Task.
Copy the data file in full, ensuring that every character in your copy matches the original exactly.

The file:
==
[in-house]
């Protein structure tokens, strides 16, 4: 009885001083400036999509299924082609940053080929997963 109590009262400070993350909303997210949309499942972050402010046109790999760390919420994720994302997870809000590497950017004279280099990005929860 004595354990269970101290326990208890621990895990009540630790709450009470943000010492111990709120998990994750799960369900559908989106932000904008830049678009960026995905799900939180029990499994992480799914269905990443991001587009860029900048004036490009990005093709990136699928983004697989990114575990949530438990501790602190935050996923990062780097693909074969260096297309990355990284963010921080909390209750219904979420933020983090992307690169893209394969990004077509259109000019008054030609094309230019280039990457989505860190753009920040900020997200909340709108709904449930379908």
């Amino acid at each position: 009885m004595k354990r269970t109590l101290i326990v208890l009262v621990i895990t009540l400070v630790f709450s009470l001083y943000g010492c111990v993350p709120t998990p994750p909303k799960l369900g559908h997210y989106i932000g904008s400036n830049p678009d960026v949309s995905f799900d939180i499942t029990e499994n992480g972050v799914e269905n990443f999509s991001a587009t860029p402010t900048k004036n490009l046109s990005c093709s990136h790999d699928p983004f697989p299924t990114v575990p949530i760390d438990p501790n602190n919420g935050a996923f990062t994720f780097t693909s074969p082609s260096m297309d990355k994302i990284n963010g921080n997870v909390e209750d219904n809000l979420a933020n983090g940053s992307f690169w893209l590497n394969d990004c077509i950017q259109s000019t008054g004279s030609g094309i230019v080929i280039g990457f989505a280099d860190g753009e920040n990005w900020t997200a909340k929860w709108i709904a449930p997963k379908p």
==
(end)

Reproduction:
[in-house]
């Protein structure tokens, strides 16, 4: 009885001083400036999509299924082609940053080929997963 109590009262400070993350909303997210949309499942972050402010046109790999760390919420994720994302997870809000590497950017004279280099990005929860 004595354990269970101290326990208890621990895990009540630790709450009470943000010492111990709120998990994750799960369900559908989106932000904008830049678009960026995905799900939180029990499994992480799914269905990443991001587009860029900048004036490009990005093709990136699928983004697989990114575990949530438990501790602190935050996923990062780097693909074969260096297309990355990284963010921080909390209750219904979420933020983090992307690169893209394969990004077509259109000019008054030609094309230019280039990457989505860190753009920040900020997200909340709108709904449930379908």
């Amino acid at each position: 009885m004595k354990r269970t109590l101290i326990v208890l009262v621990i895990t009540l400070v630790f709450s009470l001083y943000g010492c111990v993350p709120t998990p994750p909303k799960l369900g559908h997210y989106i932000g904008s400036n830049p678009d960026v949309s995905f799900d939180i499942t029990e499994n992480g972050v799914e269905n990443f999509s991001a587009t860029p402010t900048k004036n490009l046109s990005c093709s990136h790999d699928p983004f697989p299924t990114v575990p949530i760390d438990p501790n602190n919420g935050a996923f990062t994720f780097t693909s074969p082609s260096m297309d990355k994302i990284n963010g921080n997870v909390e209750d219904n809000l979420a933020n983090g940053s992307f690169w893209l590497n394969d990004c077509i950017q259109s000019t008054g004279s030609g094309i230019v080929i280039g990457f989505a280099d860190g753009e920040n990005w900020t997200a909340k929860w709108i709904a449930p997963k379908p």